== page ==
Ammonia losses from urine and dung of grazing cattle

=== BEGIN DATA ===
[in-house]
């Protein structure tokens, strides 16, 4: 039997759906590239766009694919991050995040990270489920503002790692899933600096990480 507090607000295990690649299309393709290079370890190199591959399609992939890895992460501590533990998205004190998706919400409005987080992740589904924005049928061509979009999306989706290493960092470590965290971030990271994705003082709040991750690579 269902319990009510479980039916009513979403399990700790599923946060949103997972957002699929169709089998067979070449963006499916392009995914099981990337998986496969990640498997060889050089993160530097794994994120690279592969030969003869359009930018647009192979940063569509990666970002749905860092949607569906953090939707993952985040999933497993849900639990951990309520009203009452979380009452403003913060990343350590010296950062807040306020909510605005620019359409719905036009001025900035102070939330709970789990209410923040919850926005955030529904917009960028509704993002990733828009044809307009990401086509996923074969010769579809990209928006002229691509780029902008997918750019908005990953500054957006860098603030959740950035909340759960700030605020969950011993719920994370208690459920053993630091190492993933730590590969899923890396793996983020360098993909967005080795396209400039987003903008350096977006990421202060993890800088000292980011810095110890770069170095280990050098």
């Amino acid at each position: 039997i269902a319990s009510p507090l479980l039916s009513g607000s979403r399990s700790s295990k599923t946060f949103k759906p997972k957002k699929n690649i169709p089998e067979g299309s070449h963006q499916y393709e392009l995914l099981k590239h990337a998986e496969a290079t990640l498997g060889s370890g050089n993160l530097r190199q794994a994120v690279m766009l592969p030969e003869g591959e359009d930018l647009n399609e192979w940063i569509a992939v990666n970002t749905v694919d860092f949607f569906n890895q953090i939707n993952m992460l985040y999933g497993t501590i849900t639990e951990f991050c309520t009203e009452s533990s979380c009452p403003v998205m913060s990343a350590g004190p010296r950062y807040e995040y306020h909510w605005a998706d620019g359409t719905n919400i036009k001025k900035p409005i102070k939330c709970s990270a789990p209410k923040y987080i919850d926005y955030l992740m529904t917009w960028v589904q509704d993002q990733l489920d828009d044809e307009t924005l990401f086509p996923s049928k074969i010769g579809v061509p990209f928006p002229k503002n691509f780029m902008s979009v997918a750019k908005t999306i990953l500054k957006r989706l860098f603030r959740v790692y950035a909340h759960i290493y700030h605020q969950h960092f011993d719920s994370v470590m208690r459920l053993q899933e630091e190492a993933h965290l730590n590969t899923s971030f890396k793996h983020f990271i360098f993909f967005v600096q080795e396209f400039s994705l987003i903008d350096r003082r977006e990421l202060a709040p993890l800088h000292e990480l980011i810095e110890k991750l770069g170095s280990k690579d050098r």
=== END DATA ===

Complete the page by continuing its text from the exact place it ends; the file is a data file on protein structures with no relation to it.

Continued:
Nitrogen excretion by cattle during grazing is a significant source of atmospheric ammonia. In this study the relation between NH3 volatilization and N intake was investigated in wind tunnel experiments with simulated urine patches and dung pats. Excreta were collected from four groups of dairy cattle grazing continuously on either ryegrass fertilized with 300 kg N ha-1 or unfertilized white clover-ryegrass. The two groups of cattle in each grazing system received either 139 or 304 g N cow-1 d-1 in concentrates, corresponding to average total N intakes in the range of 500–700 g N cow-1 d-1. Ammonia losses from dung were insignificant, while total losses from urine, which were estimated by curve-fitting, ranged from 3 to 52% of urinary N. Urea-N in the urine applied in the experiments constituted, with one exception, 64–94% of urinary N. The fraction of urea-N increased significantly with total N concentration in subsamples from individual animals. In the soil, hydrolysis of urea to NH3 was almost complete within 24 h, and release of NH3 was indicated by scorching. Milk yield and the production of milk protein was not related to N intake or grazing system, while estimated NH3 losses were significantly reduced at the lower N intake level within the range of N intakes obtained.